The tragic death of Robin Williams has triggered an avalanche of publicity for depression.
I can speak only from one person’s experience. My depression is not an illness, with the universality that seems to suggest a dose of Tamiflu or something would clear it up – one case of flu being very like another (although individual responses to it are not, ranging from a mild headache to respiratory failure, en masse they all fit within a definable diagnosis: it’s the same bug).
My depression is rather a personal reaction to events, learned behaviour responding to raw feelings of disempowerment, a burning sensation that has blighted my entire life and career because a part of me seems to prefer to stay in those feelings than to move on.
I cannot remember how long I have lived with it, what started it. I have almost no memories of childhood that are not little vignettes rehearsed down the years, but I sense that my depression is largely connected with the experience of being sent away to boarding school at the age of seven, my brusque treatment on arrival (“God, you smell!”) and the sense of sudden, total hopelessness it engendered.
My former life as an only child at the heart of a cozy nest of care and attention was immediately exposed to the glare of mysterious strangers, imposing obscure rules and condign punishments in an unfamiliar and frightening environment. What else do you do, but learn to mould yourself into the safest space? Some children thrive on it; others don’t. I threw myself in to the business of trying to please everyone, rising to the top of the class. But I knew it wasn’t me.
Fifty-eight years later, the other night I drank my regulation bottle of wine, listened to some music and crawled into bed, as usual alone in the dark (I fear to have the lights on, in case it is noticed that someone actually lives here). Suddenly, big butch bloke that I am, I burst into floods of tears and found myself grizzling like a three-year-old, ‘I’m sorry, whatever it is you think I’ve done I didn’t mean it. Please, please don’t leave me in this awful place.’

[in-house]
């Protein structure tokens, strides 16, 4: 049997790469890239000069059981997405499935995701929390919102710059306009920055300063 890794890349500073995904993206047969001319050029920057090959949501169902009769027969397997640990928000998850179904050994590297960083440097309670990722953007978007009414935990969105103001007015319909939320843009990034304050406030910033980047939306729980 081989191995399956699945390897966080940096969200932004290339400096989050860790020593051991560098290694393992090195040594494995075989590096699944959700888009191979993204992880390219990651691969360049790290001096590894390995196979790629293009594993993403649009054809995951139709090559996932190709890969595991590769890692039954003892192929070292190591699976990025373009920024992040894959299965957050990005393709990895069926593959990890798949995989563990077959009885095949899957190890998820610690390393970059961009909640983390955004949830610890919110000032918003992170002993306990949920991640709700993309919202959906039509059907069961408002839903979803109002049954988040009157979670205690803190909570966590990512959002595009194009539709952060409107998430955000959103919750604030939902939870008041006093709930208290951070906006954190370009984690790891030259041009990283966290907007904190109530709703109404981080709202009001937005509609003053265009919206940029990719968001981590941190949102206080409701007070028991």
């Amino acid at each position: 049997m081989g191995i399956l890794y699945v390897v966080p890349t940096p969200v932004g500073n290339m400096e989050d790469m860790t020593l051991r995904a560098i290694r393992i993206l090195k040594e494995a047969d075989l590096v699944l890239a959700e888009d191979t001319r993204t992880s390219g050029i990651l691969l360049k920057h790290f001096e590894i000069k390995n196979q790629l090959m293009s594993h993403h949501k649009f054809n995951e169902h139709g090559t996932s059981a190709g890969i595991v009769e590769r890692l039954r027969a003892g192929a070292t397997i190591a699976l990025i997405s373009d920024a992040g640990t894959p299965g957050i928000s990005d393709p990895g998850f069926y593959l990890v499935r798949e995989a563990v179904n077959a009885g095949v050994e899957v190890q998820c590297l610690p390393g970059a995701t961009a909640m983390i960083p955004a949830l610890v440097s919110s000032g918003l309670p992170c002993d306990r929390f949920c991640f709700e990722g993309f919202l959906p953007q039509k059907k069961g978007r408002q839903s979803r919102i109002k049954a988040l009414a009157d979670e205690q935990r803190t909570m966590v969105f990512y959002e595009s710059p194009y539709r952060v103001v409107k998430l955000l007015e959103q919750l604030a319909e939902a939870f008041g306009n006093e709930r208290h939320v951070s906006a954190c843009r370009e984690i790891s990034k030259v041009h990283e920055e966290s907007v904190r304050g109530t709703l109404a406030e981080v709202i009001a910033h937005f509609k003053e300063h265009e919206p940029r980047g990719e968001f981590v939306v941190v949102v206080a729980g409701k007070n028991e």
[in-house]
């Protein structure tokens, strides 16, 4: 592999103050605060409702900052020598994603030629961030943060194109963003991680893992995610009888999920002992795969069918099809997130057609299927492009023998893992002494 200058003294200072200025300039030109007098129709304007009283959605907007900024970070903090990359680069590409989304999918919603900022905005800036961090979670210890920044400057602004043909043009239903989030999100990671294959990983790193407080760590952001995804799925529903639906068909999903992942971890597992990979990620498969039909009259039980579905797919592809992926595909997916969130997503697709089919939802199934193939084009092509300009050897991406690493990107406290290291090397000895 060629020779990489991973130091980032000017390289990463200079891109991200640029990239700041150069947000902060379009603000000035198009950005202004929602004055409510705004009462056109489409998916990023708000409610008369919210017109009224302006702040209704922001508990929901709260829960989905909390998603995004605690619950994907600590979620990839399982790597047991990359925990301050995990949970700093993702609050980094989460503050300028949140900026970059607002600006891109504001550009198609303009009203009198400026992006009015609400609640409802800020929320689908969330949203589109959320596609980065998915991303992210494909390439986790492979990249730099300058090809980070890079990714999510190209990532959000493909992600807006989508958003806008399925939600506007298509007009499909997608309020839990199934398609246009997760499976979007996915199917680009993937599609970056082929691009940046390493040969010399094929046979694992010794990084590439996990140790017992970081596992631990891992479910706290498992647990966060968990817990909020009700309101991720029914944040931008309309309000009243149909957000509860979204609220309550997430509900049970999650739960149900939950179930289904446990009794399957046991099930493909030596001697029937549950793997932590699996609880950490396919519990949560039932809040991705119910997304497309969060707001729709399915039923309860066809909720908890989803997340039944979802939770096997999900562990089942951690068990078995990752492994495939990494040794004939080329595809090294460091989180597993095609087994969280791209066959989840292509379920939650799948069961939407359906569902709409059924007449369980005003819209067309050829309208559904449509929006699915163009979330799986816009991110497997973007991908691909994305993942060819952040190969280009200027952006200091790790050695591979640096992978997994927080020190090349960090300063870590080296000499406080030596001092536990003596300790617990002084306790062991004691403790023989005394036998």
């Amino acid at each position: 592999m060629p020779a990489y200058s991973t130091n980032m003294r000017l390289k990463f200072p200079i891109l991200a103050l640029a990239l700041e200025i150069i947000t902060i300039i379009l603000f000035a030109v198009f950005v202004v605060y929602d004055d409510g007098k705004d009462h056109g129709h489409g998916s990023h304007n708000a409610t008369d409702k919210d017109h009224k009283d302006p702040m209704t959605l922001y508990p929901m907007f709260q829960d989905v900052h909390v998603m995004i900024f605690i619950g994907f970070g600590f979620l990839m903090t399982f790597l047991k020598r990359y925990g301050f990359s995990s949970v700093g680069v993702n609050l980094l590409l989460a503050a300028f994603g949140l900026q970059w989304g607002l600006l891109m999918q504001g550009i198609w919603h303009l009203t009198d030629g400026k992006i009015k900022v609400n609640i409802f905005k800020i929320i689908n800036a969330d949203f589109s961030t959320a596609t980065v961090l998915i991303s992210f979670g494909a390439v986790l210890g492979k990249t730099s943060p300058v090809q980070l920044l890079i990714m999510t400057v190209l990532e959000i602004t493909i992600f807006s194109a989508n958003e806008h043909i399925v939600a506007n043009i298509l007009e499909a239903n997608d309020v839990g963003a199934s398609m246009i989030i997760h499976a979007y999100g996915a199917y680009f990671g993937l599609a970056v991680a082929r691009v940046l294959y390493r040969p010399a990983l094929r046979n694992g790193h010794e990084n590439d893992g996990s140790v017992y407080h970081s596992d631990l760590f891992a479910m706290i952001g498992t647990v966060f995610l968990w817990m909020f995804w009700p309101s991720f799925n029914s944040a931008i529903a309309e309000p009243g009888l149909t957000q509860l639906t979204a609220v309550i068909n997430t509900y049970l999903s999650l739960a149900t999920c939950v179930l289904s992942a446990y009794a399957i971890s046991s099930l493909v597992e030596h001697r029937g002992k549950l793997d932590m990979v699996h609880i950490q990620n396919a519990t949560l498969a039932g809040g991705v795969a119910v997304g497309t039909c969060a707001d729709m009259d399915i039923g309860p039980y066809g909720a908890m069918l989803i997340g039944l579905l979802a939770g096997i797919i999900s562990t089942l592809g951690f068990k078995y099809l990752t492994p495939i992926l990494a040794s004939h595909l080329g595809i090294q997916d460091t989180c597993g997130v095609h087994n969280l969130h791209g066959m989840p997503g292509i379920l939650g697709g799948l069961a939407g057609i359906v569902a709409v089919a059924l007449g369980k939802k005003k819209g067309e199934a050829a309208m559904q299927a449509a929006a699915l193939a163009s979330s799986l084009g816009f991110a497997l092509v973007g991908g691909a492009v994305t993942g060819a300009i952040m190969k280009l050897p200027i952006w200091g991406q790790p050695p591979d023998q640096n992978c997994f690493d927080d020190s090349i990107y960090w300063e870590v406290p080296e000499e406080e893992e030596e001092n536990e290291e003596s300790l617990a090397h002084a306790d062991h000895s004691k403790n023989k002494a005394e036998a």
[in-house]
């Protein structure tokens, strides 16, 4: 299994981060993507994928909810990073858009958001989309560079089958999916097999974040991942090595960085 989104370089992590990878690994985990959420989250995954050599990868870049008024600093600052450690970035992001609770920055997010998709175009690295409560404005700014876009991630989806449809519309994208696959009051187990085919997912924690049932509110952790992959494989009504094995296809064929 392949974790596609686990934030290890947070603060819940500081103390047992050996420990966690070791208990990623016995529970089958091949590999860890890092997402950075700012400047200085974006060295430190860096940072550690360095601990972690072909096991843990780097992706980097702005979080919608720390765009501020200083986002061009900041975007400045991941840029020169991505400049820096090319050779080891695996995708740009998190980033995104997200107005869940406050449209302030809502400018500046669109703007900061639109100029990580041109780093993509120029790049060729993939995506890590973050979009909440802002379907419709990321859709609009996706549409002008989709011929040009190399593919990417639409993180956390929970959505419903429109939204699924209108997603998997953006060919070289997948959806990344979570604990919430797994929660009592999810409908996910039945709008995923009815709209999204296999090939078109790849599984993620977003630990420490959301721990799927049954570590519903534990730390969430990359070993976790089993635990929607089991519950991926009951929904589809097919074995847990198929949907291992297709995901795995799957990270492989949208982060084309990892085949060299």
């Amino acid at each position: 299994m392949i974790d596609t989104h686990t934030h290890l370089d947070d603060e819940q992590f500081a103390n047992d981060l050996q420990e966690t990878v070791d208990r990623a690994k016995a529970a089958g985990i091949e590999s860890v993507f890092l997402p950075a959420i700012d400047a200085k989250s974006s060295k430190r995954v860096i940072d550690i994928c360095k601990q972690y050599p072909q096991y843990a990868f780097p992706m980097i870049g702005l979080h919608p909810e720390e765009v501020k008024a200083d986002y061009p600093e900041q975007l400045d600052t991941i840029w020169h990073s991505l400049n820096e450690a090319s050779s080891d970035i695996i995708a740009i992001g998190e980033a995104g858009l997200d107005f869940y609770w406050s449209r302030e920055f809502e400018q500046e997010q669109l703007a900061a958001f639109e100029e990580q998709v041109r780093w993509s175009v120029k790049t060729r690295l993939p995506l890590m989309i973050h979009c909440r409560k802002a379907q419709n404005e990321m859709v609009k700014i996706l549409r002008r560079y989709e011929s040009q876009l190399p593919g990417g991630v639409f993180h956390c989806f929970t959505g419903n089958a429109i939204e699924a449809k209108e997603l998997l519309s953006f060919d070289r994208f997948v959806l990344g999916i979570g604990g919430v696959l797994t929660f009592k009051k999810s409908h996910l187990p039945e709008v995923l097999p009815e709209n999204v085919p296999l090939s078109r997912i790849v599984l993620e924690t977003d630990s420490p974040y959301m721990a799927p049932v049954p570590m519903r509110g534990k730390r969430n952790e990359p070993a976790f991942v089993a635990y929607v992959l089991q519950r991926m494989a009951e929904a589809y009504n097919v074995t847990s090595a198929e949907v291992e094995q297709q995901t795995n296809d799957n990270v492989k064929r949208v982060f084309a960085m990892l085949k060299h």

It was quite pathetic, really, and I wondered if I shouldn’t go back to the apparently indifferent GP I saw a few months ago, and mention it to him. After all, it’s never happened before and might be a sign of something coming to the surface, that might be valuable.
Unfortunately, the last time I had a diagnosis of depression from a more sympathetic GP, it was either take the Prozac or join the eighteen months’ queue for psychiatric evaluation and, possibly, eventually, some help. The suicide rate apparently doubles for people who come off antidepressant medication, so the choice was to drift around in a woolly cloud for the rest of my life, or risk not having a rest of my life. There were only three private counsellors in the county, their appointment books were overflowing. Being a natural depressive, I chose to live with the depression.
Imagine, you have been doing brilliantly at work, your boss offers you a promotion interview, but the new responsibility means exposing yourself to the wider world of stakeholders – the public and the media. Success! So you deliberately blow the interview and, shortly after, you walk away from the business to start another career, and then another, where you can revel instead in brilliant obscurity. Now, go back twenty, thirty years to the time you deliberately slowed down, rather than finish first in the 100m final on school sports day, because – you told yourself – winning seemed to matter more to the other kids, and you knew you could always beat them if you needed to.
Is there maybe a connection?
So you didn’t get to university either, because you were academically bright and everyone was expecting you to. But you knew, deep down, that you weren’t good enough, didn’t deserve to – might be found out – and anyway, it didn’t matter, because you were cleverer than that. So you threw the interviews, one after the other, and ended up ‘retiring’ fifty years later as an unemployed domestic caretaker, on the point of running away again; when you could have been a merchant banker. I agree, it doesn’t make sense.
To be honest, I think I would not have survived the move to an even bigger and stranger institution. I didn’t – don’t – make friends easily, feeling that I was somehow uniquely condemned to be the outsider, already alcoholic at 16, a heavy smoker and always the guy you’d find sitting on the stairs at parties. The combination of aching adolescent loneliness, shyness and booze would almost certainly have killed me.